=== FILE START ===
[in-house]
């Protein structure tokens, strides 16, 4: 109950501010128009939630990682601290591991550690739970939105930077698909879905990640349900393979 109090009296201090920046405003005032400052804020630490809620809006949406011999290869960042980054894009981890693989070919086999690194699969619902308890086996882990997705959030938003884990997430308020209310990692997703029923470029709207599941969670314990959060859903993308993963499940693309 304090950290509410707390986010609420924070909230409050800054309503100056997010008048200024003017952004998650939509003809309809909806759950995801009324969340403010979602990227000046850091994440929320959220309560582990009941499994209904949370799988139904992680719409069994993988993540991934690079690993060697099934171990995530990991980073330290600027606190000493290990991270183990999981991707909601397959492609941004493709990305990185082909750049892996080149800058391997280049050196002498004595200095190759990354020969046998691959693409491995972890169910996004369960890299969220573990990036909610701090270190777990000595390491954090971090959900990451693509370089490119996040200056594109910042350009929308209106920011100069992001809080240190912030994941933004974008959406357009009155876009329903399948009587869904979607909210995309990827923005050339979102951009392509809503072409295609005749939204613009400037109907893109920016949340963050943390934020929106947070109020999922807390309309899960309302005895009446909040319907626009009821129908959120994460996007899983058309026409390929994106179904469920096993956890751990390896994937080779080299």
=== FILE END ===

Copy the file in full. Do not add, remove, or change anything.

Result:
[in-house]
């Protein structure tokens, strides 16, 4: 109950501010128009939630990682601290591991550690739970939105930077698909879905990640349900393979 109090009296201090920046405003005032400052804020630490809620809006949406011999290869960042980054894009981890693989070919086999690194699969619902308890086996882990997705959030938003884990997430308020209310990692997703029923470029709207599941969670314990959060859903993308993963499940693309 304090950290509410707390986010609420924070909230409050800054309503100056997010008048200024003017952004998650939509003809309809909806759950995801009324969340403010979602990227000046850091994440929320959220309560582990009941499994209904949370799988139904992680719409069994993988993540991934690079690993060697099934171990995530990991980073330290600027606190000493290990991270183990999981991707909601397959492609941004493709990305990185082909750049892996080149800058391997280049050196002498004595200095190759990354020969046998691959693409491995972890169910996004369960890299969220573990990036909610701090270190777990000595390491954090971090959900990451693509370089490119996040200056594109910042350009929308209106920011100069992001809080240190912030994941933004974008959406357009009155876009329903399948009587869904979607909210995309990827923005050339979102951009392509809503072409295609005749939204613009400037109907893109920016949340963050943390934020929106947070109020999922807390309309899960309302005895009446909040319907626009009821129908959120994460996007899983058309026409390929994106179904469920096993956890751990390896994937080779080299």